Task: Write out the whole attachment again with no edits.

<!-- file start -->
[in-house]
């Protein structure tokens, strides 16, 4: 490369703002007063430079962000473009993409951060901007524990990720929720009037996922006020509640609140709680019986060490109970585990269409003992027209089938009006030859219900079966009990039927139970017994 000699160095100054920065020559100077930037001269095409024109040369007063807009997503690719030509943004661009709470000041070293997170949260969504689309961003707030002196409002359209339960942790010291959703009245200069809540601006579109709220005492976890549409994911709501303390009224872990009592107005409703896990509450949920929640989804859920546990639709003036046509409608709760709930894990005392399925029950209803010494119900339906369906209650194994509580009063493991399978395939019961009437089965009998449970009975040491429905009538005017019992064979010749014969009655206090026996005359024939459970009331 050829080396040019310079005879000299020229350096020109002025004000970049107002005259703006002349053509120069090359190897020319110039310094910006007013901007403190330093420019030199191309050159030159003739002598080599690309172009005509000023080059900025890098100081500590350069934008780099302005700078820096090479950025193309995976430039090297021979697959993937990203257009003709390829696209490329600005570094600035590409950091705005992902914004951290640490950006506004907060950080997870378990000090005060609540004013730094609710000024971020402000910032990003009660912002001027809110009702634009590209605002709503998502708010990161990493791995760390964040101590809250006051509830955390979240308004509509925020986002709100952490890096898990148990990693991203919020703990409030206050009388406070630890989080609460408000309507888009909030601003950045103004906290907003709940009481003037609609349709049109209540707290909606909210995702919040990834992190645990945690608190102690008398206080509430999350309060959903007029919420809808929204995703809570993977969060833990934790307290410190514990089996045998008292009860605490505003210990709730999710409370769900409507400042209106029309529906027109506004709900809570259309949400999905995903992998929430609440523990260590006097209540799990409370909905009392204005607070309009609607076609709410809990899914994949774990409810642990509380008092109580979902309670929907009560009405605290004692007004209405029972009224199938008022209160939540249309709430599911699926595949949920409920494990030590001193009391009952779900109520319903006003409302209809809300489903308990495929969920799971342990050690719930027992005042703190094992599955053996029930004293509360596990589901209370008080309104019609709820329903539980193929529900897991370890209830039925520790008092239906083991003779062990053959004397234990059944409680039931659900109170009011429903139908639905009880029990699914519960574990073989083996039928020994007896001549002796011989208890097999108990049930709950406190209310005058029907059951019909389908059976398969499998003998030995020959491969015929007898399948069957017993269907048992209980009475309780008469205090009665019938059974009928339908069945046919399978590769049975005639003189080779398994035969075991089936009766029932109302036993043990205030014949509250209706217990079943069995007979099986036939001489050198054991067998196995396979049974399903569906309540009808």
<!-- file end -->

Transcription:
[in-house]
């Protein structure tokens, strides 16, 4: 490369703002007063430079962000473009993409951060901007524990990720929720009037996922006020509640609140709680019986060490109970585990269409003992027209089938009006030859219900079966009990039927139970017994 000699160095100054920065020559100077930037001269095409024109040369007063807009997503690719030509943004661009709470000041070293997170949260969504689309961003707030002196409002359209339960942790010291959703009245200069809540601006579109709220005492976890549409994911709501303390009224872990009592107005409703896990509450949920929640989804859920546990639709003036046509409608709760709930894990005392399925029950209803010494119900339906369906209650194994509580009063493991399978395939019961009437089965009998449970009975040491429905009538005017019992064979010749014969009655206090026996005359024939459970009331 050829080396040019310079005879000299020229350096020109002025004000970049107002005259703006002349053509120069090359190897020319110039310094910006007013901007403190330093420019030199191309050159030159003739002598080599690309172009005509000023080059900025890098100081500590350069934008780099302005700078820096090479950025193309995976430039090297021979697959993937990203257009003709390829696209490329600005570094600035590409950091705005992902914004951290640490950006506004907060950080997870378990000090005060609540004013730094609710000024971020402000910032990003009660912002001027809110009702634009590209605002709503998502708010990161990493791995760390964040101590809250006051509830955390979240308004509509925020986002709100952490890096898990148990990693991203919020703990409030206050009388406070630890989080609460408000309507888009909030601003950045103004906290907003709940009481003037609609349709049109209540707290909606909210995702919040990834992190645990945690608190102690008398206080509430999350309060959903007029919420809808929204995703809570993977969060833990934790307290410190514990089996045998008292009860605490505003210990709730999710409370769900409507400042209106029309529906027109506004709900809570259309949400999905995903992998929430609440523990260590006097209540799990409370909905009392204005607070309009609607076609709410809990899914994949774990409810642990509380008092109580979902309670929907009560009405605290004692007004209405029972009224199938008022209160939540249309709430599911699926595949949920409920494990030590001193009391009952779900109520319903006003409302209809809300489903308990495929969920799971342990050690719930027992005042703190094992599955053996029930004293509360596990589901209370008080309104019609709820329903539980193929529900897991370890209830039925520790008092239906083991003779062990053959004397234990059944409680039931659900109170009011429903139908639905009880029990699914519960574990073989083996039928020994007896001549002796011989208890097999108990049930709950406190209310005058029907059951019909389908059976398969499998003998030995020959491969015929007898399948069957017993269907048992209980009475309780008469205090009665019938059974009928339908069945046919399978590769049975005639003189080779398994035969075991089936009766029932109302036993043990205030014949509250209706217990079943069995007979099986036939001489050198054991067998196995396979049974399903569906309540009808």